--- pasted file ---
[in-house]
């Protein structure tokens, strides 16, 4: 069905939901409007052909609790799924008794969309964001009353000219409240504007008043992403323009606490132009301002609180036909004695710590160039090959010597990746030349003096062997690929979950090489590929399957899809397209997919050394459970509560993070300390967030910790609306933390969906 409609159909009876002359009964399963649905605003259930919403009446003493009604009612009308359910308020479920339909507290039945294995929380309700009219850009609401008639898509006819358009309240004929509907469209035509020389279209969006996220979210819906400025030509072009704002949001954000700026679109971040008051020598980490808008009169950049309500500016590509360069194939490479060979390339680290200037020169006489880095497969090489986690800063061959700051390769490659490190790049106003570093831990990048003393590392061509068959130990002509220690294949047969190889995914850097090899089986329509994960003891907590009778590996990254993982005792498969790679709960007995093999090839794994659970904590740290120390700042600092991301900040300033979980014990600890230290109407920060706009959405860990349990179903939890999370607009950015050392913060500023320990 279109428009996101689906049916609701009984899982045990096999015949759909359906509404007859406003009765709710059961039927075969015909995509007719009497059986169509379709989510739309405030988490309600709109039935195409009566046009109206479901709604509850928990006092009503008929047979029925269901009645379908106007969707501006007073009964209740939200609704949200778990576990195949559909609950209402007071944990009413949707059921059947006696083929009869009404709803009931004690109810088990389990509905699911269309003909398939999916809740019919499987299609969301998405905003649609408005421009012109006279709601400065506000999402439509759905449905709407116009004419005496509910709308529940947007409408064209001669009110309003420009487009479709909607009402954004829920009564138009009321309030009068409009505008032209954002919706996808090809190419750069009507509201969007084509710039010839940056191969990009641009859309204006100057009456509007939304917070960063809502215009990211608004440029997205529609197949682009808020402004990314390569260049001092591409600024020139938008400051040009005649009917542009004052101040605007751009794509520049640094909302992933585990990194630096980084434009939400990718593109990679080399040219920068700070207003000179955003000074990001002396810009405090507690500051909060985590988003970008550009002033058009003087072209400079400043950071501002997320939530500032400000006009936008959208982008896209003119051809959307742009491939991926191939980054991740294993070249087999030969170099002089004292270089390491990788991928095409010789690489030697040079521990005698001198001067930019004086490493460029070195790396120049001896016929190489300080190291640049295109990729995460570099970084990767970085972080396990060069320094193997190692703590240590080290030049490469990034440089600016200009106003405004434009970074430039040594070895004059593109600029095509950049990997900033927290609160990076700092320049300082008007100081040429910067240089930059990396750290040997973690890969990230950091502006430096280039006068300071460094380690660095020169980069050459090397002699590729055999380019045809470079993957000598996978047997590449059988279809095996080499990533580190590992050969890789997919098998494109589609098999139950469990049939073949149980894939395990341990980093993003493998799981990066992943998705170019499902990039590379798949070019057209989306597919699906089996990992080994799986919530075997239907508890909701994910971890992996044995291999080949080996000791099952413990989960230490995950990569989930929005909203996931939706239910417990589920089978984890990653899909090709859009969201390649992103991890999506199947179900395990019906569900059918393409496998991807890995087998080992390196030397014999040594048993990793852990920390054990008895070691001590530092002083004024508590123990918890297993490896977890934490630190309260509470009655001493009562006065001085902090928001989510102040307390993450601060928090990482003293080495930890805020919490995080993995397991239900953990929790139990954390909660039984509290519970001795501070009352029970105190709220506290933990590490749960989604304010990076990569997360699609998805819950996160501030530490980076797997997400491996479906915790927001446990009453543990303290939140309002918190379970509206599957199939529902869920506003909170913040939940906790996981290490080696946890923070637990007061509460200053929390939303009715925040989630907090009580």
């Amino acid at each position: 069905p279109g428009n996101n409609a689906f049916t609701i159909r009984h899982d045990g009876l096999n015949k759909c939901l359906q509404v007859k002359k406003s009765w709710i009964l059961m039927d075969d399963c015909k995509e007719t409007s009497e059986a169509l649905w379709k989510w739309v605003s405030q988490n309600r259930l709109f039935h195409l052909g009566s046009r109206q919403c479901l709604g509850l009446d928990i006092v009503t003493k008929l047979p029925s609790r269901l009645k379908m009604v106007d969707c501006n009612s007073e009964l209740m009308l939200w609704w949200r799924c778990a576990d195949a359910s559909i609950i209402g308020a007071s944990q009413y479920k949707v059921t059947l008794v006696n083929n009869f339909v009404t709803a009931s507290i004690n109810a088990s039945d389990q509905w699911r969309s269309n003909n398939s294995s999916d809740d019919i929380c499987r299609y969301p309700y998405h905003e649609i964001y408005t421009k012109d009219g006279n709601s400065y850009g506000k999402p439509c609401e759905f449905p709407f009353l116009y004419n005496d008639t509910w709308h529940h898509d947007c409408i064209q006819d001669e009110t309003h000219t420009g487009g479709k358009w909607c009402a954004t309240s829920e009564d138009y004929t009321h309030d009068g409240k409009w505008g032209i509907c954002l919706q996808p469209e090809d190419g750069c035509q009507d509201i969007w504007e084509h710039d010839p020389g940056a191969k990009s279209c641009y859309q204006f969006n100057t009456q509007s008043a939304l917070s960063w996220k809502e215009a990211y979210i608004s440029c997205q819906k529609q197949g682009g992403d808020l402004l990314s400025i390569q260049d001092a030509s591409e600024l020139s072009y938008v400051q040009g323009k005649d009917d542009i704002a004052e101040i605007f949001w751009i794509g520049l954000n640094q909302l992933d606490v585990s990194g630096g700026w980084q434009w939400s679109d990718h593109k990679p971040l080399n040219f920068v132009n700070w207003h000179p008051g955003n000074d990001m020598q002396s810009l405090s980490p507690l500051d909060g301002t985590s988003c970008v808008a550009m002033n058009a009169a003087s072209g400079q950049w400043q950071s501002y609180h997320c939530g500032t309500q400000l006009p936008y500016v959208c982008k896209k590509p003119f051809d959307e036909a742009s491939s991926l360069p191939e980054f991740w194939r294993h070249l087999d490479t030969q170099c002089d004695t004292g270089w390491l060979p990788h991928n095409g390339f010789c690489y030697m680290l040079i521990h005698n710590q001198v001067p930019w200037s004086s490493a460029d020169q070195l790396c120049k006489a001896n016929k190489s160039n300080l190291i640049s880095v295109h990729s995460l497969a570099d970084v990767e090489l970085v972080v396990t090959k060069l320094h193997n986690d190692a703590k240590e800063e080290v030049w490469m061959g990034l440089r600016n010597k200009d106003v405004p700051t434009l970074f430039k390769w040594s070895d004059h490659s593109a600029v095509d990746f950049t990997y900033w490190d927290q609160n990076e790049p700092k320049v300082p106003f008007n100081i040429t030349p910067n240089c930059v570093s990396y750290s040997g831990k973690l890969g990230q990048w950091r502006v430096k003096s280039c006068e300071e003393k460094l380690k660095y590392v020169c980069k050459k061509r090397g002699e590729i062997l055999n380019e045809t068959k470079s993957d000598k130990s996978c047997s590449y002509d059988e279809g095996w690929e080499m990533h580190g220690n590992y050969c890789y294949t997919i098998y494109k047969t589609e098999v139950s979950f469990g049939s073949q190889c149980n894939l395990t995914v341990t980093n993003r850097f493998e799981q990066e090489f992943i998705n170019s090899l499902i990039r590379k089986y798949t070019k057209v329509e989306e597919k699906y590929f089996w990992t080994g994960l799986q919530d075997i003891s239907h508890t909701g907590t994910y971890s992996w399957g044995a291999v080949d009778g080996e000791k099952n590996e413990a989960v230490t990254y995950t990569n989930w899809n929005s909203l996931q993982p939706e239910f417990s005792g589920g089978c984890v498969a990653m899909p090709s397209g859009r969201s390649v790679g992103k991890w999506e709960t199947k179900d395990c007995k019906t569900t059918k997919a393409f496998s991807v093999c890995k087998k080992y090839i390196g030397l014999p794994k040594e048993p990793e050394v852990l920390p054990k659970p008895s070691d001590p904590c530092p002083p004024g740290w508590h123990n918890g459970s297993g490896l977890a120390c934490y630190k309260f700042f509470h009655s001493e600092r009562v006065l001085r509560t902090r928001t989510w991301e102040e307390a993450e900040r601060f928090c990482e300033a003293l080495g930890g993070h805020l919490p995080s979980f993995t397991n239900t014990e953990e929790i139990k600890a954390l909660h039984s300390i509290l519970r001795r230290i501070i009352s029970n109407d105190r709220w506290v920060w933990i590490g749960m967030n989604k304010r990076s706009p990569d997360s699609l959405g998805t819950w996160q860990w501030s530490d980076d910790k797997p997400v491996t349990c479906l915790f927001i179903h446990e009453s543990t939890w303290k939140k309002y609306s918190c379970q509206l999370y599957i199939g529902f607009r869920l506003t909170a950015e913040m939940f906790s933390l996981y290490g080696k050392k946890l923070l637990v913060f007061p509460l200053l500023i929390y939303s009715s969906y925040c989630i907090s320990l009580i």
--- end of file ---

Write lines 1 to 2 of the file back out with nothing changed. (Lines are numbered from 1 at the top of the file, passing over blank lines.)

[in-house]
């Protein structure tokens, strides 16, 4: 069905939901409007052909609790799924008794969309964001009353000219409240504007008043992403323009606490132009301002609180036909004695710590160039090959010597990746030349003096062997690929979950090489590929399957899809397209997919050394459970509560993070300390967030910790609306933390969906 409609159909009876002359009964399963649905605003259930919403009446003493009604009612009308359910308020479920339909507290039945294995929380309700009219850009609401008639898509006819358009309240004929509907469209035509020389279209969006996220979210819906400025030509072009704002949001954000700026679109971040008051020598980490808008009169950049309500500016590509360069194939490479060979390339680290200037020169006489880095497969090489986690800063061959700051390769490659490190790049106003570093831990990048003393590392061509068959130990002509220690294949047969190889995914850097090899089986329509994960003891907590009778590996990254993982005792498969790679709960007995093999090839794994659970904590740290120390700042600092991301900040300033979980014990600890230290109407920060706009959405860990349990179903939890999370607009950015050392913060500023320990 279109428009996101689906049916609701009984899982045990096999015949759909359906509404007859406003009765709710059961039927075969015909995509007719009497059986169509379709989510739309405030988490309600709109039935195409009566046009109206479901709604509850928990006092009503008929047979029925269901009645379908106007969707501006007073009964209740939200609704949200778990576990195949559909609950209402007071944990009413949707059921059947006696083929009869009404709803009931004690109810088990389990509905699911269309003909398939999916809740019919499987299609969301998405905003649609408005421009012109006279709601400065506000999402439509759905449905709407116009004419005496509910709308529940947007409408064209001669009110309003420009487009479709909607009402954004829920009564138009009321309030009068409009505008032209954002919706996808090809190419750069009507509201969007084509710039010839940056191969990009641009859309204006100057009456509007939304917070960063809502215009990211608004440029997205529609197949682009808020402004990314390569260049001092591409600024020139938008400051040009005649009917542009004052101040605007751009794509520049640094909302992933585990990194630096980084434009939400990718593109990679080399040219920068700070207003000179955003000074990001002396810009405090507690500051909060985590988003970008550009002033058009003087072209400079400043950071501002997320939530500032400000006009936008959208982008896209003119051809959307742009491939991926191939980054991740294993070249087999030969170099002089004292270089390491990788991928095409010789690489030697040079521990005698001198001067930019004086490493460029070195790396120049001896016929190489300080190291640049295109990729995460570099970084990767970085972080396990060069320094193997190692703590240590080290030049490469990034440089600016200009106003405004434009970074430039040594070895004059593109600029095509950049990997900033927290609160990076700092320049300082008007100081040429910067240089930059990396750290040997973690890969990230950091502006430096280039006068300071460094380690660095020169980069050459090397002699590729055999380019045809470079993957000598996978047997590449059988279809095996080499990533580190590992050969890789997919098998494109589609098999139950469990049939073949149980894939395990341990980093993003493998799981990066992943998705170019499902990039590379798949070019057209989306597919699906089996990992080994799986919530075997239907508890909701994910971890992996044995291999080949080996000791099952413990989960230490995950990569989930929005909203996931939706239910417990589920089978984890990653899909090709859009969201390649992103991890999506199947179900395990019906569900059918393409496998991807890995087998080992390196030397014999040594048993990793852990920390054990008895070691001590530092002083004024508590123990918890297993490896977890934490630190309260509470009655001493009562006065001085902090928001989510102040307390993450601060928090990482003293080495930890805020919490995080993995397991239900953990929790139990954390909660039984509290519970001795501070009352029970105190709220506290933990590490749960989604304010990076990569997360699609998805819950996160501030530490980076797997997400491996479906915790927001446990009453543990303290939140309002918190379970509206599957199939529902869920506003909170913040939940906790996981290490080696946890923070637990007061509460200053929390939303009715925040989630907090009580």